I find it interesting and a bit ironic when I think about how the two little words "what if" can be both harmful and beneficial. In our daily lives, if we constantly ask ourselves that question, we will become chronic worriers. "What if I loose my job?" or "What if he/she never speaks to me again?" The list can go on and on, taking on a life of its own, overwhelming us. We are tense and stressed, which wears on our health and our happiness. I try not to ask that question in my personal life.
My fiction is another story, pun intended. I've learned that those same two words can create tension and suspense in my writing, which is a good thing. What if the reader knows that the killer is hiding in the basement but the main character doesn't know? What if she is about to go down there? Or, what if the main character's next-door-neighbor is a voyeur, always secretly peeking in her windows? And, what if, while he's watching, he sees a man attack her and rushes to her rescue? So many "what ifs."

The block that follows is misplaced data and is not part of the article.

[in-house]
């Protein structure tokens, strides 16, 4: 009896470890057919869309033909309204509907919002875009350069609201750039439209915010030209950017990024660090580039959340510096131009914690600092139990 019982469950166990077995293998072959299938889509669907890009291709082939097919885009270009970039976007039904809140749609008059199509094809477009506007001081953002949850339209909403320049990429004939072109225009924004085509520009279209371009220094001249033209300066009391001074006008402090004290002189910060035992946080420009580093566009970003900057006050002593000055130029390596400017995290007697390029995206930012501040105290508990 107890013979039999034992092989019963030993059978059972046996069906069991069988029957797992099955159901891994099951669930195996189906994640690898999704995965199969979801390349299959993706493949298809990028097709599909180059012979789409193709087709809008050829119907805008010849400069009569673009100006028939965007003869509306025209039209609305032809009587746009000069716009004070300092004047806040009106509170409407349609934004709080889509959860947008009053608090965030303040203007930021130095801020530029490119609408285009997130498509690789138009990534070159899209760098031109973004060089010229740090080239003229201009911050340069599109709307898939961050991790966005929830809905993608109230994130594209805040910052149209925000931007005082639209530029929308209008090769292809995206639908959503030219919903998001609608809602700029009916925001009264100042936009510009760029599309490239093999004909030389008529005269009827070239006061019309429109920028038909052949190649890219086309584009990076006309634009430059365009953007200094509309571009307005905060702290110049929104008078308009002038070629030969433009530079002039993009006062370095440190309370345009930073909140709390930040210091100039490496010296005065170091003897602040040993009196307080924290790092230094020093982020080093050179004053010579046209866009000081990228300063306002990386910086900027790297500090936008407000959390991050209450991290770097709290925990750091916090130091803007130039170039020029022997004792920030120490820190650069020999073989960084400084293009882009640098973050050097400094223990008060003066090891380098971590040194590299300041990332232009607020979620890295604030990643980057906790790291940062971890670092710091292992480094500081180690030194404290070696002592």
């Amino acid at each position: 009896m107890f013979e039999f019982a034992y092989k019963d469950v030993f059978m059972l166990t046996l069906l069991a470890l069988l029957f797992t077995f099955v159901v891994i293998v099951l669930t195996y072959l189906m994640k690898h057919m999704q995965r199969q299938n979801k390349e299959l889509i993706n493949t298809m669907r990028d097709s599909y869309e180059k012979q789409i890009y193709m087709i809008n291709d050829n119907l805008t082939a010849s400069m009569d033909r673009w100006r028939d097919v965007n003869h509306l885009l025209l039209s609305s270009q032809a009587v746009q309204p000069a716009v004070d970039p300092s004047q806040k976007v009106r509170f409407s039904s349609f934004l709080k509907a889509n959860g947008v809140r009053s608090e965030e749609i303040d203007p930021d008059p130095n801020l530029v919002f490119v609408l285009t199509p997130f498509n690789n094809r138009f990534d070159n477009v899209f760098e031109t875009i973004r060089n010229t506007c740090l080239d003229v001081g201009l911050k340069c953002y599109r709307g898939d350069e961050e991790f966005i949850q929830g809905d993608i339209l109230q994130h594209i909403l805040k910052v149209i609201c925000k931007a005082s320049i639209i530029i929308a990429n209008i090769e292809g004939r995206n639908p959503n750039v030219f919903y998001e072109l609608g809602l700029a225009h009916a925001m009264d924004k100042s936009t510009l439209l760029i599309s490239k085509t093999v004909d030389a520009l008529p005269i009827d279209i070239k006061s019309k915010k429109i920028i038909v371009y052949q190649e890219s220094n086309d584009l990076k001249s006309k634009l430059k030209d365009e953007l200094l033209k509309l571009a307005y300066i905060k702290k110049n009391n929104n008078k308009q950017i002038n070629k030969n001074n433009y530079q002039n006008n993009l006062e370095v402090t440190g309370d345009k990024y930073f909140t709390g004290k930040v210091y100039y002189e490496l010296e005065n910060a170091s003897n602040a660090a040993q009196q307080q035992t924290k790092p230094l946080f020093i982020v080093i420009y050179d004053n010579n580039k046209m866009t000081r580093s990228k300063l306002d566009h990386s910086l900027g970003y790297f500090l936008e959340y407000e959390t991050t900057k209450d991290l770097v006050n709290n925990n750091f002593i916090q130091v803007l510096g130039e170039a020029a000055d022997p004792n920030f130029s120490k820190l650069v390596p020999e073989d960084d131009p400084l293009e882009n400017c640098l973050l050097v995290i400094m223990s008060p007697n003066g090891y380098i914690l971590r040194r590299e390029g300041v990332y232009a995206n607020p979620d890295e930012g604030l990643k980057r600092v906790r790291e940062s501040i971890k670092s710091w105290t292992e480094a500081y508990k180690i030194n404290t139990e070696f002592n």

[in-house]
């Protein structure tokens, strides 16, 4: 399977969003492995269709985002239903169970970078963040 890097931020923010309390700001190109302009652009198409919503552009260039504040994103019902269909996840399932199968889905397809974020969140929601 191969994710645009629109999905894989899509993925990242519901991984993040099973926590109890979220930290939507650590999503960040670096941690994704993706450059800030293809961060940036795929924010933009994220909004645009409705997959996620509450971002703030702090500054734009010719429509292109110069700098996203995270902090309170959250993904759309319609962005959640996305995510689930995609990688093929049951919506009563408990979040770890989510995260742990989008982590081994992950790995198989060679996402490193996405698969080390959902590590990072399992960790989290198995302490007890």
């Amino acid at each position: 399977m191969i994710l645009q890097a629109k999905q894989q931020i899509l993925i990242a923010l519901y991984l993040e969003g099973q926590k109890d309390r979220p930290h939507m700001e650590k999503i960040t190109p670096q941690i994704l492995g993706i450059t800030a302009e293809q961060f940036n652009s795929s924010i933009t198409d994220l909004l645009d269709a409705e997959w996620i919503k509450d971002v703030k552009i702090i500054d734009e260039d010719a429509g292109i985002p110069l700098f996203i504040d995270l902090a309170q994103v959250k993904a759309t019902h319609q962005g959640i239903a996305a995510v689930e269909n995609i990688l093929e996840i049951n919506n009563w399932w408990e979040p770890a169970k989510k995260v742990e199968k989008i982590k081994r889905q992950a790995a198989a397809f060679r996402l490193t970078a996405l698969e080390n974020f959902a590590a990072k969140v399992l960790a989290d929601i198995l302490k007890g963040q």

The words can even generate ideas for plots and characters. Stopping at the post office to mail a package might not inspire story ideas in and of itself; it's just one of the many errands that have to be done that day. But, what about the man in line behind me who is talking to himself? What's going on with him? And, all of a sudden, my mind asks the question: what if? What if he recently escaped from a mental institution? What if he killed someone and can't cope with what he's done? What if? And then: what's next?